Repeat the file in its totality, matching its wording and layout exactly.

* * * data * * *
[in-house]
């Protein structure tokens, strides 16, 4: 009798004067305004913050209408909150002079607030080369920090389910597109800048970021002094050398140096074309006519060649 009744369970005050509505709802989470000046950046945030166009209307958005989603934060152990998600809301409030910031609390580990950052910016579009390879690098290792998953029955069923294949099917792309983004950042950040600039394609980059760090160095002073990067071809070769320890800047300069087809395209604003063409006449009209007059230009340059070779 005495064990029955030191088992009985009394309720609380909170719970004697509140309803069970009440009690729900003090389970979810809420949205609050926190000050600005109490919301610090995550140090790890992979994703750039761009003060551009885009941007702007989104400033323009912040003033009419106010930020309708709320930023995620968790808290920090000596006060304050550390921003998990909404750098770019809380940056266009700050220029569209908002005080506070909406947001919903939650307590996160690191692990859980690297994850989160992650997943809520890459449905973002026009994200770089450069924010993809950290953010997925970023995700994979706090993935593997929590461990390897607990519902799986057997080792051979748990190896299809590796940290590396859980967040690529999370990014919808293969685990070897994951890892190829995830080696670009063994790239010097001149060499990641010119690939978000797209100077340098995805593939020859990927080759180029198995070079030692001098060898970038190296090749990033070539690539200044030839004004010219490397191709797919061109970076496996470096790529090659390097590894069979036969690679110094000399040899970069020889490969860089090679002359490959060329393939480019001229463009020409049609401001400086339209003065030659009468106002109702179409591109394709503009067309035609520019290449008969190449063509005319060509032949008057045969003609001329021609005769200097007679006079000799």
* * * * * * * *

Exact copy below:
[in-house]
């Protein structure tokens, strides 16, 4: 009798004067305004913050209408909150002079607030080369920090389910597109800048970021002094050398140096074309006519060649 009744369970005050509505709802989470000046950046945030166009209307958005989603934060152990998600809301409030910031609390580990950052910016579009390879690098290792998953029955069923294949099917792309983004950042950040600039394609980059760090160095002073990067071809070769320890800047300069087809395209604003063409006449009209007059230009340059070779 005495064990029955030191088992009985009394309720609380909170719970004697509140309803069970009440009690729900003090389970979810809420949205609050926190000050600005109490919301610090995550140090790890992979994703750039761009003060551009885009941007702007989104400033323009912040003033009419106010930020309708709320930023995620968790808290920090000596006060304050550390921003998990909404750098770019809380940056266009700050220029569209908002005080506070909406947001919903939650307590996160690191692990859980690297994850989160992650997943809520890459449905973002026009994200770089450069924010993809950290953010997925970023995700994979706090993935593997929590461990390897607990519902799986057997080792051979748990190896299809590796940290590396859980967040690529999370990014919808293969685990070897994951890892190829995830080696670009063994790239010097001149060499990641010119690939978000797209100077340098995805593939020859990927080759180029198995070079030692001098060898970038190296090749990033070539690539200044030839004004010219490397191709797919061109970076496996470096790529090659390097590894069979036969690679110094000399040899970069020889490969860089090679002359490959060329393939480019001229463009020409049609401001400086339209003065030659009468106002109702179409591109394709503009067309035609520019290449008969190449063509005319060509032949008057045969003609001329021609005769200097007679006079000799």